Reuters

What do you call that thing on top?

he world’s arbiters of building height are meeting today to decide if New York’s One World Trade Center is, as it claims, the tallest building in the Western Hemisphere.

At issue is the pinnacle of the building, which brings it to a symbolic height of 1,776 feet, taller than the hemisphere’s reigning skyscraper, Chicago’s Willis Tower, which is 1,451 feet. The Council on Tall Buildings and Urban Habitat generally counts architectural spires in determining official building heights, but it doesn’t include “antennae, signage, flag poles,” etc.
 
One World Trade’s 408-foot antenna was stripped of its ornamental enclosure after the building’s developers balked at the $20 million price tag. Had that been constructed, the antenna would have qualified as a spire, and there would be no question that One World Trade is the hemisphere’s tallest building.

At today’s meeting, representatives for the building will argue that the antenna still counts as a spire because it’s integral to the building’s design. Antony Wood, the executive director of the CTBUH, told NPR:

What it comes down to is this: what are we measuring? If we are measuring man’s ability to put materials above the plane of the earth, then it should just be material, irrespective of what that material or function is. Or, are we measuring man’s ability to put man above the plane of the earth? Are we going with the highest occupied floor? Or something in between?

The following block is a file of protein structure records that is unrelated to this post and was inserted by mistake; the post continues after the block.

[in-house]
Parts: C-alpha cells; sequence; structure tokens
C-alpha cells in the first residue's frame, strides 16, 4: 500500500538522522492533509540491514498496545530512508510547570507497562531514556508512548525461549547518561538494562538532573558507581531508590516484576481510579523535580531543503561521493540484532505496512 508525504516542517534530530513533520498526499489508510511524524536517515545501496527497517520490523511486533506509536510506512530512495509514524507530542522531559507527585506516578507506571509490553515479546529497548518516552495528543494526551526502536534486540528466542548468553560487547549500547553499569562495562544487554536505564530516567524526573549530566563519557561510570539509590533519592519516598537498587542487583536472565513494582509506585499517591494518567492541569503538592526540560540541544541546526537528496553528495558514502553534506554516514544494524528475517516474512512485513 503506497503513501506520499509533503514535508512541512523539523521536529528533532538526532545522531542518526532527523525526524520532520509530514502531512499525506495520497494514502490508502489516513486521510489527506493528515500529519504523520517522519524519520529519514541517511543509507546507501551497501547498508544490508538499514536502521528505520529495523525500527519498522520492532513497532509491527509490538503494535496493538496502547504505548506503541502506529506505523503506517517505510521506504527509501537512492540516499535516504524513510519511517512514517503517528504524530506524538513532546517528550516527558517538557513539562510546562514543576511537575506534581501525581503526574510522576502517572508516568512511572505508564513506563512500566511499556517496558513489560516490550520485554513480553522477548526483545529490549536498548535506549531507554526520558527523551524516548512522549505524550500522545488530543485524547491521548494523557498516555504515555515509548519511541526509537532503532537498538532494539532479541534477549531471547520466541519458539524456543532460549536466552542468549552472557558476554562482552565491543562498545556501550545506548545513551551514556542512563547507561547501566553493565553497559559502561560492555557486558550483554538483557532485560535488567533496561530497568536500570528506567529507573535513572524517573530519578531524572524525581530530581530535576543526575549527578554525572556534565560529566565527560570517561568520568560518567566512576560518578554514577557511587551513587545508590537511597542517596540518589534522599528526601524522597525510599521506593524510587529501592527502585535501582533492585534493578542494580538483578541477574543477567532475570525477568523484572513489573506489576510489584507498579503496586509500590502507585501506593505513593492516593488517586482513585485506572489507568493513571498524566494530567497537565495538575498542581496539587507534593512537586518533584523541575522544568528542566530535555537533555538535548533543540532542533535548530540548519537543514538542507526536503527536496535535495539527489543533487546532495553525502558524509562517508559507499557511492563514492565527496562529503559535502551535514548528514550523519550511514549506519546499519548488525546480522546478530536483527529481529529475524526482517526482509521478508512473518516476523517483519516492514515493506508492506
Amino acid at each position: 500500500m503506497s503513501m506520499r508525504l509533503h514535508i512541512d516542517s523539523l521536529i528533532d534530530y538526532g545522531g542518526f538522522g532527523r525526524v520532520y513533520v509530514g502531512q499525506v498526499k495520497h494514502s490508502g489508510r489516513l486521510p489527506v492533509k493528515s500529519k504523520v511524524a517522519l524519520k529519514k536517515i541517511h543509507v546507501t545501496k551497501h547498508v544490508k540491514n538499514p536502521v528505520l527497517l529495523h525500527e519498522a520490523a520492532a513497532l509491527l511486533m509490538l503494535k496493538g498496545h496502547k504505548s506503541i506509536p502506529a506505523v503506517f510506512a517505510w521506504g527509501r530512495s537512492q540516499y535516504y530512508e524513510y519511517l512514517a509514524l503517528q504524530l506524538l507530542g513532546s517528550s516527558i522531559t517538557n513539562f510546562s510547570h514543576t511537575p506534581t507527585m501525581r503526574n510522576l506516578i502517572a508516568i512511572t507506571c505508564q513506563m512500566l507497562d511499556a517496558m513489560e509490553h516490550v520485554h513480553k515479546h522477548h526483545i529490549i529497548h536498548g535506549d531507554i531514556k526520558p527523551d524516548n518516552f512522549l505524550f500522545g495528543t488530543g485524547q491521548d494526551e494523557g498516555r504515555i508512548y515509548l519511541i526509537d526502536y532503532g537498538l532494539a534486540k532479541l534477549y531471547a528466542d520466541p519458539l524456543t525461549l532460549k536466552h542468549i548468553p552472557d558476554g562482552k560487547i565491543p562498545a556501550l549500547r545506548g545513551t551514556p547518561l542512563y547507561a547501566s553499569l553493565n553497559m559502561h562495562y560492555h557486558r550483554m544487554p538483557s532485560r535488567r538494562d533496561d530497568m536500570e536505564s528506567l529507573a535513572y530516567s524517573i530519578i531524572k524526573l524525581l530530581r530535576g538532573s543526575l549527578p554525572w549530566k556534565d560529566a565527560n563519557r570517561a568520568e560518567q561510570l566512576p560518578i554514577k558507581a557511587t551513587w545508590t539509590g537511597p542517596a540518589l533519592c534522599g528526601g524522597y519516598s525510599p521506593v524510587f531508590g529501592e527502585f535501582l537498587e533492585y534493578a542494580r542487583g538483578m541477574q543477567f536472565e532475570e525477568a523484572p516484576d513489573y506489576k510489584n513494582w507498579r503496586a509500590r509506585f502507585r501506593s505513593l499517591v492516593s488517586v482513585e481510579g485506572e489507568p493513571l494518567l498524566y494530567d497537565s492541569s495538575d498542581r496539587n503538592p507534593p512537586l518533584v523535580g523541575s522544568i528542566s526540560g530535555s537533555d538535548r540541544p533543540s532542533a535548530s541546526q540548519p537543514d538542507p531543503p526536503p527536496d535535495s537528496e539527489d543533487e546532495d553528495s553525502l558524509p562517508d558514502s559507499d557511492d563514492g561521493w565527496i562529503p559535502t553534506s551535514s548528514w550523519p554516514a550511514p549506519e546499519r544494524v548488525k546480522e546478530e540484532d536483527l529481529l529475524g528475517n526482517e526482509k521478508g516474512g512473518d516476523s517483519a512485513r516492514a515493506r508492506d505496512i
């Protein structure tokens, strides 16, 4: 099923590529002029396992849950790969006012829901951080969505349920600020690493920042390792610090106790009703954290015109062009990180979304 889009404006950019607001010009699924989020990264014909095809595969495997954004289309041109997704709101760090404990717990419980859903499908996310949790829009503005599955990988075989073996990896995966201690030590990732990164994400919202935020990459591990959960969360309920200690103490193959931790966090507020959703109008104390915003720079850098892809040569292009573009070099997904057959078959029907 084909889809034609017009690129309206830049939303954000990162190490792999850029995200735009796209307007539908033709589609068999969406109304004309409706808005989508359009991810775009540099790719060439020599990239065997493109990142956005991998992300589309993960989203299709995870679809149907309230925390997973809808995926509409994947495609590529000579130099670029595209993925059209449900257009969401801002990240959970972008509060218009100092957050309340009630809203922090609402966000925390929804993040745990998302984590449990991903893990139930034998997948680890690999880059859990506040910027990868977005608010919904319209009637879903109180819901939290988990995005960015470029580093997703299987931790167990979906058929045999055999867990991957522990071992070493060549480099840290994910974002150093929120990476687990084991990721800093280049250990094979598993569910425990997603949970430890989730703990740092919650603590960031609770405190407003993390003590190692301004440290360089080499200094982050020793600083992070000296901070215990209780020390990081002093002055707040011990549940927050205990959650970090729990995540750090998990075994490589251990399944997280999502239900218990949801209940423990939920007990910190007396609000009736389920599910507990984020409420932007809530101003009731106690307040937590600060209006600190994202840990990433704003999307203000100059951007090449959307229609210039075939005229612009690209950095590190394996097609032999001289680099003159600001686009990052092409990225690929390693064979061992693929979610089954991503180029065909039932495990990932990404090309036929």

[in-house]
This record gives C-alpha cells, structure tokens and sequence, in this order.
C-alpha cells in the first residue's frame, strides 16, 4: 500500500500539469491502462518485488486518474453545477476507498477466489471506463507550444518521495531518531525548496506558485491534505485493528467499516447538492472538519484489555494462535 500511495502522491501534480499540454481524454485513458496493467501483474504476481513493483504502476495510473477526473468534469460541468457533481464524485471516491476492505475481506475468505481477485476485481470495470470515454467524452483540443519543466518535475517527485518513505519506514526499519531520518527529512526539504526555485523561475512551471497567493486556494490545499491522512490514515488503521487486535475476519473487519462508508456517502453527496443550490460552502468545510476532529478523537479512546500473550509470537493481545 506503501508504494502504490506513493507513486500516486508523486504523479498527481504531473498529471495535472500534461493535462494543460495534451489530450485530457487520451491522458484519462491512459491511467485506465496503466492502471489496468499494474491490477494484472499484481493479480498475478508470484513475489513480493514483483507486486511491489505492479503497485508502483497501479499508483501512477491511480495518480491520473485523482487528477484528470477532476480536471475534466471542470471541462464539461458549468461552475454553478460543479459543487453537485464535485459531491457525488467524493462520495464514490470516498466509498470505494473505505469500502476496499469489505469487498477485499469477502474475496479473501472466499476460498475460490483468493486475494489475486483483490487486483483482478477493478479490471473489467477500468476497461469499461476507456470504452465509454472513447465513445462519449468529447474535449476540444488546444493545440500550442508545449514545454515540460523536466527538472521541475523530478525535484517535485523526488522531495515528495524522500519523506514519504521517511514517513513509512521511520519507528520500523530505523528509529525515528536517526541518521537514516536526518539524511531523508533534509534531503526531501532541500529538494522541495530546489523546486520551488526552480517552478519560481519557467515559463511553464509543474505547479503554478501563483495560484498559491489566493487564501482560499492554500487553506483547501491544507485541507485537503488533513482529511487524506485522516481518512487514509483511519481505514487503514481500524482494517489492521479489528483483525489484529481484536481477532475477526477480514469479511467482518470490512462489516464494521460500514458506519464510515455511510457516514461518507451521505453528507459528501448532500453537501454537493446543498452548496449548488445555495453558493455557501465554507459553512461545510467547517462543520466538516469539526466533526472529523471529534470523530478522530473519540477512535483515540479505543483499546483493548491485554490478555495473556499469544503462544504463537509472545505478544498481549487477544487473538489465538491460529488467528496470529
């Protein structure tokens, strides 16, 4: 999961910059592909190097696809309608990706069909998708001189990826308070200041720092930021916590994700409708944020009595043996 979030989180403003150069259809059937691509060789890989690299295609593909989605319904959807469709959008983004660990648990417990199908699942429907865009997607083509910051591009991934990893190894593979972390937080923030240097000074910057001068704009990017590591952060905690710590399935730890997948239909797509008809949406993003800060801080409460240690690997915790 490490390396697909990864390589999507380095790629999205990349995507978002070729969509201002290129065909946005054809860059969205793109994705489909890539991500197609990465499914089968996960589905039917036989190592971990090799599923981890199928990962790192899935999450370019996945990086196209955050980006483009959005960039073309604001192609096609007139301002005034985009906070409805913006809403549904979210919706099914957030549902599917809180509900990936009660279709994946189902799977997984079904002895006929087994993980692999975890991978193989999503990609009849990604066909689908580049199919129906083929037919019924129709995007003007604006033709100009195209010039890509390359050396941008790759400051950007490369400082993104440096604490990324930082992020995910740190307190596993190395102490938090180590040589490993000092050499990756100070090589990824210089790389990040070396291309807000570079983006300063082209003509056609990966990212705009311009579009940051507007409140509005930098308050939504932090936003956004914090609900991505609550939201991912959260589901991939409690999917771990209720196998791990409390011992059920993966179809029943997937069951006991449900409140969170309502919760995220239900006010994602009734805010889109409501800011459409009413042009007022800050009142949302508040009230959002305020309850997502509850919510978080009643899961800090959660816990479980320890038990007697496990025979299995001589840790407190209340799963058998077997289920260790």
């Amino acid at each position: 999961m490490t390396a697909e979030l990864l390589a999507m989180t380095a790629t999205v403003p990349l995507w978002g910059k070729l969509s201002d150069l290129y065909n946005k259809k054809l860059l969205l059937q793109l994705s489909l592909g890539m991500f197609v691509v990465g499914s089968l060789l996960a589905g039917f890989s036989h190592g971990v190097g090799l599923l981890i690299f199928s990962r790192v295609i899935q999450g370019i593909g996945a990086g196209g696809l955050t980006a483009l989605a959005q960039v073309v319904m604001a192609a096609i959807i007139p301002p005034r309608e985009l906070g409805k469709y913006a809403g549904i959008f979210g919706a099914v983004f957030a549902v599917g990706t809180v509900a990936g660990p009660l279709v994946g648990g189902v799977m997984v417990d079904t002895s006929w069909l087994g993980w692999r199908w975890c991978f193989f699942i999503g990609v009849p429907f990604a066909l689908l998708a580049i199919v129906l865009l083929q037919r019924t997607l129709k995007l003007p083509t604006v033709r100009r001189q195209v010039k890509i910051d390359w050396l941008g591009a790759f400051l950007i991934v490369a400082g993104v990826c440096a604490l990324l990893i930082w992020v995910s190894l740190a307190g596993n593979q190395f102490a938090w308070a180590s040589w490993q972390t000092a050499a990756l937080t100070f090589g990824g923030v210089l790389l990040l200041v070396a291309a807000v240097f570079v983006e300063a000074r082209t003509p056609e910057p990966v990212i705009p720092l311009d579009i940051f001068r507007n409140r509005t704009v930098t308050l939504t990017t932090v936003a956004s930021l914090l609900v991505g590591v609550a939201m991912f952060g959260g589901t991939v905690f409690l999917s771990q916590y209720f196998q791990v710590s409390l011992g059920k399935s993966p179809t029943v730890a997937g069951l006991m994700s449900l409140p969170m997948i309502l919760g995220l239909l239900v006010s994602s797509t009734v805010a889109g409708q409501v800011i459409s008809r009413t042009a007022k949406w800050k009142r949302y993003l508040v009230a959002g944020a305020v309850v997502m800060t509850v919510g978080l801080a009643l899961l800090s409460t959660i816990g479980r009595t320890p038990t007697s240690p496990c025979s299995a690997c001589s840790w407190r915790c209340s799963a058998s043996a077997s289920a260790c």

The group is expected to announce its decision next week.

This post originally appeared on Quartz, an Atlantic partner site.

About the Author

Most Popular

  1. Multicolored maps of Los Angeles, San Francisco, and Tampa, denoting neighborhood fragmentation
    Equity

    Urban Neighborhoods, Once Distinct by Race and Class, Are Blurring

    Yet in cities, affluent white neighborhoods and high-poverty black ones are outliers, resisting the fragmentation shown with other types of neighborhoods.

  2. Transportation

    You Can’t Design Bike-Friendly Cities Without Considering Race and Class

    Bike equity is a powerful tool for reducing inequality. Too often, cycling infrastructure is tailored only to wealthy white cyclists.

  3. A photo of a new subdivision under construction in South Jordan, Utah.
    Perspective

    A Red-State Take on a YIMBY Housing Bill

    Utah’s SB 34, aimed at increasing the state’s supply of affordable housing, may hold lessons for booming cities of the Mountain West, and beyond.

  4. Design

    A History of the American Public Library

    A visual exploration of how a critical piece of social infrastructure came to be.

  5. Design

    The Curious Politics of a Montreal Mega-Mall

    The car-dependent suburb it’ll be built in wants to greenlight Royalmount against the city government’s wishes but it needs them to pay for the public infrastructure.